Boris Johnson confirms a Lexit referendum to decide whether London should leave the UK

The Lexit campaign is heating up

Boris Johnson

Boris Johnson speaking at a conference for the anti-UK business group Time To Go

London Mayor Boris Johnson has announced a city-wide referendum to decide whether London should stay in the UK.

The mayor revealed the vote will be held in June 2017 to allow the people of London to make up their own minds about whether it should become an independent country.

Johnson told the media: “My illustrious term as mayor of London is almost over and I realised I hadn’t left a big enough mess for Sadiq – er I mean, my successor, whoever that may be, to clean up.

“At the same time, everyone was banging on about this Lexit thing and I couldn’t be bothered to sort it out so I thought, why not just let the people decide? I’ve got my mind on other things these days, to be honest.”

The Lexit referendum will no doubt be seen as good news for the Londoners who have campaigned against the freedom of movement and the “cost burden” that UK membership brings.

Maya Pinions-Arsketchy, leader of anti-UK campaign Graaassroots Out (with a long “A” sound), said: “I’m really pleased to hear the mayor has taken our legitimate and not remotely xenophobic concerns on board.

“Every day hard-working Londoners are being deprived of jobs in generic middle-management by competition from people outside London who can undercut us because they’re used to being skint all the time.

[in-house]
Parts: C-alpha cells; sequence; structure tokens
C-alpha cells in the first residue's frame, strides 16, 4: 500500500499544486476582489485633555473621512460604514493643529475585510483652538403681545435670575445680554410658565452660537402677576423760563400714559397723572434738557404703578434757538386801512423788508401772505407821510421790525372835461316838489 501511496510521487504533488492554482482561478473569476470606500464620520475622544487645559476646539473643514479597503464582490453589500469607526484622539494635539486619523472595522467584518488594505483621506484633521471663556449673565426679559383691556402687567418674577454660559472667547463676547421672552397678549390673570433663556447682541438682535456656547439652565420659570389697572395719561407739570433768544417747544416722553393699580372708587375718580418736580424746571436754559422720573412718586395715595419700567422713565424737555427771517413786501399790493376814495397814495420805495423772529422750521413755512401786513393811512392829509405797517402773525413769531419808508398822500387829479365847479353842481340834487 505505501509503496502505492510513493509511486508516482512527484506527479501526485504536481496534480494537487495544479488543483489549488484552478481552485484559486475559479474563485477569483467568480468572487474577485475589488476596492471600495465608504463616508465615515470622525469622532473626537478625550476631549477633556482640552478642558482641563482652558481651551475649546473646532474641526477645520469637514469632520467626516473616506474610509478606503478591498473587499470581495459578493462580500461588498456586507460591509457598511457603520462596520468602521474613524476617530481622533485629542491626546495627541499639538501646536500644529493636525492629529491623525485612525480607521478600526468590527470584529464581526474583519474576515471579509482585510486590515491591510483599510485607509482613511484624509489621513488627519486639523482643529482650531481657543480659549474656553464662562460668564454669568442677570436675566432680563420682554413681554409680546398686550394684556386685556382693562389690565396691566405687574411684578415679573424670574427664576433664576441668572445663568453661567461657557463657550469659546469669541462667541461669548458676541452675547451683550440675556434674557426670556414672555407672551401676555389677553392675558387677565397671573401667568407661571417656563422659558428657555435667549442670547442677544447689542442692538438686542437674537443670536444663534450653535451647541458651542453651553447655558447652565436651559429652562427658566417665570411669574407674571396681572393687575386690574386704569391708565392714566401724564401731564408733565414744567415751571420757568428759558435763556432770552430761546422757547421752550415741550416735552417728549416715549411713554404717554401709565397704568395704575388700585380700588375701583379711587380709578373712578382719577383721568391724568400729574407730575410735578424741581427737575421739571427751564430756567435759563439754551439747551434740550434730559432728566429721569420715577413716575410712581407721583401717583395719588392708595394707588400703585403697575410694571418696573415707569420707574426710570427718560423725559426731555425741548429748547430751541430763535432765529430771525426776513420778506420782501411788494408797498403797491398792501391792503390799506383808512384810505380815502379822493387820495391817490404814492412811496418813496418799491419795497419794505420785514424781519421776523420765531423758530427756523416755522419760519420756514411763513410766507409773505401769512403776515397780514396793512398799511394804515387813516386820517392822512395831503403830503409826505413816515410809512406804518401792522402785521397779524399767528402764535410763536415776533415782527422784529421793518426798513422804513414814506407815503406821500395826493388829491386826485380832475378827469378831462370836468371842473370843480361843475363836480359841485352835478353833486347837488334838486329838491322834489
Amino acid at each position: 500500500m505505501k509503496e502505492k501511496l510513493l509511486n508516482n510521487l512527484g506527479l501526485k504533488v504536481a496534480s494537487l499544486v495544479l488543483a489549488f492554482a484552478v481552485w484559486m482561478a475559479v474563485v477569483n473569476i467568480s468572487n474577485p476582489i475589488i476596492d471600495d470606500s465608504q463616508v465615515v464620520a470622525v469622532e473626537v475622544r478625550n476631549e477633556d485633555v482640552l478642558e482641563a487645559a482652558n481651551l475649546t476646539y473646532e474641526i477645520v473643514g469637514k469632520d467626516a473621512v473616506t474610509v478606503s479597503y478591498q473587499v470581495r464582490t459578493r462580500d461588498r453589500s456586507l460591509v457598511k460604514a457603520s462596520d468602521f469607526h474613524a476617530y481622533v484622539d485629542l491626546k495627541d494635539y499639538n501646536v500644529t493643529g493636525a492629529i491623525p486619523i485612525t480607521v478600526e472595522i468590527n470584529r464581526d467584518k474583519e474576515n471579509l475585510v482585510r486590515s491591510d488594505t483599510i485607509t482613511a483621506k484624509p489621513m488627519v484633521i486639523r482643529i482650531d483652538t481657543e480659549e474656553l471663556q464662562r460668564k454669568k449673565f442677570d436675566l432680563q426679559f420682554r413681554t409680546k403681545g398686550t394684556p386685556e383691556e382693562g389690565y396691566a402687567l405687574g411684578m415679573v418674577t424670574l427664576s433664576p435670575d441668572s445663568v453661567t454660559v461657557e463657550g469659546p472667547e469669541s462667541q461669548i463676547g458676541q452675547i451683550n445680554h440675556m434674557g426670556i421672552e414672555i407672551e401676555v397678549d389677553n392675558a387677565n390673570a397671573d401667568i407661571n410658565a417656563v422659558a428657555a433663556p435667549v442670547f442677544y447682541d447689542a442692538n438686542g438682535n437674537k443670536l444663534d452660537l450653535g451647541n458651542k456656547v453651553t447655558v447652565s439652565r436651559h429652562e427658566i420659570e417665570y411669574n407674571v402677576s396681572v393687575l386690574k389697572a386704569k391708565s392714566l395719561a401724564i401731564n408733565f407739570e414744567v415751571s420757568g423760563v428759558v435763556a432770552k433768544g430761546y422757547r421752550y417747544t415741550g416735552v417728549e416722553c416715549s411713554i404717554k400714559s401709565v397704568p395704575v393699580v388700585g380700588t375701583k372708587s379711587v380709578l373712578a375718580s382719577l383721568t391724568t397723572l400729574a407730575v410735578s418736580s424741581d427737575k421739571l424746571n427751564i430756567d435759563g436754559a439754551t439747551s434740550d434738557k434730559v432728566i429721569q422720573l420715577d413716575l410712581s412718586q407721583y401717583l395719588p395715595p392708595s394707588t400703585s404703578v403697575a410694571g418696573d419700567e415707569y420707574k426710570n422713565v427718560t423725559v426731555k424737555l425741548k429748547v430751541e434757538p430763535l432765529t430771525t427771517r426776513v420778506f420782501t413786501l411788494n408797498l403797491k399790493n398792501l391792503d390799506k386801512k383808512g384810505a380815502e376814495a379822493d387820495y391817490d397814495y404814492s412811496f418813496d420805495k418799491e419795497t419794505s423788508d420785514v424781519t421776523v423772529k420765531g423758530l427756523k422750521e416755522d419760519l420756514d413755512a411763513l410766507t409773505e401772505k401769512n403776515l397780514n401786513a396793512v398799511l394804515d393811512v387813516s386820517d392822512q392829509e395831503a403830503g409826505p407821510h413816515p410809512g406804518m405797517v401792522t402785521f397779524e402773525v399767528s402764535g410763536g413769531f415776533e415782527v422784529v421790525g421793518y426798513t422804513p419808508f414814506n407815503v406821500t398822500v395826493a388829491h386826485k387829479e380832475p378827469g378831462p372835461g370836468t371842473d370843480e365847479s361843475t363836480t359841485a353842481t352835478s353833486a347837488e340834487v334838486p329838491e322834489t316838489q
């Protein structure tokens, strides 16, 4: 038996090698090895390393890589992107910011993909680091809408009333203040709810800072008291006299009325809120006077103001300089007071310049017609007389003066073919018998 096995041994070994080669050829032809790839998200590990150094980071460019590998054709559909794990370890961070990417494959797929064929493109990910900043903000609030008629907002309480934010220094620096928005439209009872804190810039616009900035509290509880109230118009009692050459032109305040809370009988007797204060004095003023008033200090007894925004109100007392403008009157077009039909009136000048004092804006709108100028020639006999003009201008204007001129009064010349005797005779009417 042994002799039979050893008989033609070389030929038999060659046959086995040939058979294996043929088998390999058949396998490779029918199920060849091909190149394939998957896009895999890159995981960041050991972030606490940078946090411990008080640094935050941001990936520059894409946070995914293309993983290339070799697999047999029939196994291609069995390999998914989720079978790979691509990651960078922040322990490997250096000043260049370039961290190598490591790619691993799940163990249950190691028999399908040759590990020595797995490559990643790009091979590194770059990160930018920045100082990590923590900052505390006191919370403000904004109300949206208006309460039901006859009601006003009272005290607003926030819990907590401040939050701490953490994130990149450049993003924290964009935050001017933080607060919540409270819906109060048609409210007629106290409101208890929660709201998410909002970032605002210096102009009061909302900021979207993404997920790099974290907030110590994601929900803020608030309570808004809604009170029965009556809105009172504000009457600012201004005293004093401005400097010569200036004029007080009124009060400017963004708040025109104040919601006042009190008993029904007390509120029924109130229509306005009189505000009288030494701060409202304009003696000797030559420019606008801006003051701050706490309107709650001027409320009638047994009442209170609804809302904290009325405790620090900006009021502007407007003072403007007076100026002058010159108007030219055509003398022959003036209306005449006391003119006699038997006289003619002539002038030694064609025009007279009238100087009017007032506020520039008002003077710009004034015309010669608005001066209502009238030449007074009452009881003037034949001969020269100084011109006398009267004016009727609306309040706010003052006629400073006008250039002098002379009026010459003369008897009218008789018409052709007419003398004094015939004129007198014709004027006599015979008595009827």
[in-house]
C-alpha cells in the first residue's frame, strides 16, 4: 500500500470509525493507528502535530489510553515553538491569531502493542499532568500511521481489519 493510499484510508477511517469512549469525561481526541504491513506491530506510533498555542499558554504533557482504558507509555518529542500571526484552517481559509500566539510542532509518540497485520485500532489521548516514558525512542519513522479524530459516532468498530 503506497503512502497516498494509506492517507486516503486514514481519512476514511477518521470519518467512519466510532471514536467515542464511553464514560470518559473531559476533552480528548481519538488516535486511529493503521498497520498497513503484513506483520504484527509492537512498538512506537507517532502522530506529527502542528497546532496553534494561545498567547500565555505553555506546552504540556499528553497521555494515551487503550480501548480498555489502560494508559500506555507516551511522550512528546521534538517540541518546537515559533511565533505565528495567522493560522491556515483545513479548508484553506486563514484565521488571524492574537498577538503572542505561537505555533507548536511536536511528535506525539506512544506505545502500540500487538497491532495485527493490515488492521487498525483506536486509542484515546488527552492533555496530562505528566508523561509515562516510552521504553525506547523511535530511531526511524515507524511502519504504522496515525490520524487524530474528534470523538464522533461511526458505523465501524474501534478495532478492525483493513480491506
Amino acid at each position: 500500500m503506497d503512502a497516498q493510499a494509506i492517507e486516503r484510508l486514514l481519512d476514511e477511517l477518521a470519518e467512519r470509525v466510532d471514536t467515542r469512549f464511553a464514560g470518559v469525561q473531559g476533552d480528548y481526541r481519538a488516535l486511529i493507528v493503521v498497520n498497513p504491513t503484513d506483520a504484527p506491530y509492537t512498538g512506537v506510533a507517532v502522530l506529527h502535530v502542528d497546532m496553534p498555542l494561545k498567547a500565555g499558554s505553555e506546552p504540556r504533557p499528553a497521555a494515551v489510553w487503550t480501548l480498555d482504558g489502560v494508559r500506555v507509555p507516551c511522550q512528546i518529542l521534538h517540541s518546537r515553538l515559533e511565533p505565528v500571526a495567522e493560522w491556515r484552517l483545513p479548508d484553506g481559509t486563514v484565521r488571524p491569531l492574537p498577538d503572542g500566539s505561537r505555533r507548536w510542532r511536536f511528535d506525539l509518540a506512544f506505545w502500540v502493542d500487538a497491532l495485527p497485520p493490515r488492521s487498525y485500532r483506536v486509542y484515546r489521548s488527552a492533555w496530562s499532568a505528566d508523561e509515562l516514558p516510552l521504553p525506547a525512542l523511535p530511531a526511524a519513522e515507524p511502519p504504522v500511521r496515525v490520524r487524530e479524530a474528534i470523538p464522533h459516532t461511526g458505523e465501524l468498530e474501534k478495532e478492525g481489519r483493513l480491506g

“Jobs in banks and finance firms should be for those who actually live at Canary Wharf. Instead, 62% of people who work in those positions travel from outside of London, many of them spending thousands on making the unsustainable trip from the Home Counties every single day.

She added: “To be honest, I’m fed up with being served in shops and restaurants by people speaking in a Newcastle or Somerset accent. You can’t understand what they’re saying. At the very least, if they’re going to live here, they need to learn to speak like us.”

London assembly member for pro-Lexit party Londip, Alec T’Blameothers said: “My family has a manor in Cornwall so I have nothing against Cornish people. But the fact of the matter is, we shouldn’t be opening our doors to every Cornishman who wants to come over here.

“London is full. I don’t use the Tube but I’ve heard it gets pretty busy down there because there are so many people from Birmingham and even further afield milling around.”

However, those who wish to stay in the UK said many people from outside London only want to integrate and live the London way of life.

Ira Gretmoving, a social media something at some marketing company, moved from Doncaster to Hackney in 2012. He says: “It’s not our fault we all came to London. I graduated uni with a good 2:2 in American Television Studies and couldn’t get a job back home. But London is full of opportunities for people like me to do jobs that are not remotely essential to the economy or people’s lives in general.

“Now the £22,000 I earn a year all goes on rent. I would send some back to my family in the north but there’s nothing left.”

Meanwhile, many fear a Lexit would severely impact the profits of high-street chains such as Greggs and Sports Direct.

Senior economist Mike Wotesarestrong at think-tank The Institute of Sounding Important, said: “Economically speaking, a Lexit would be a right royal f*ck up.”

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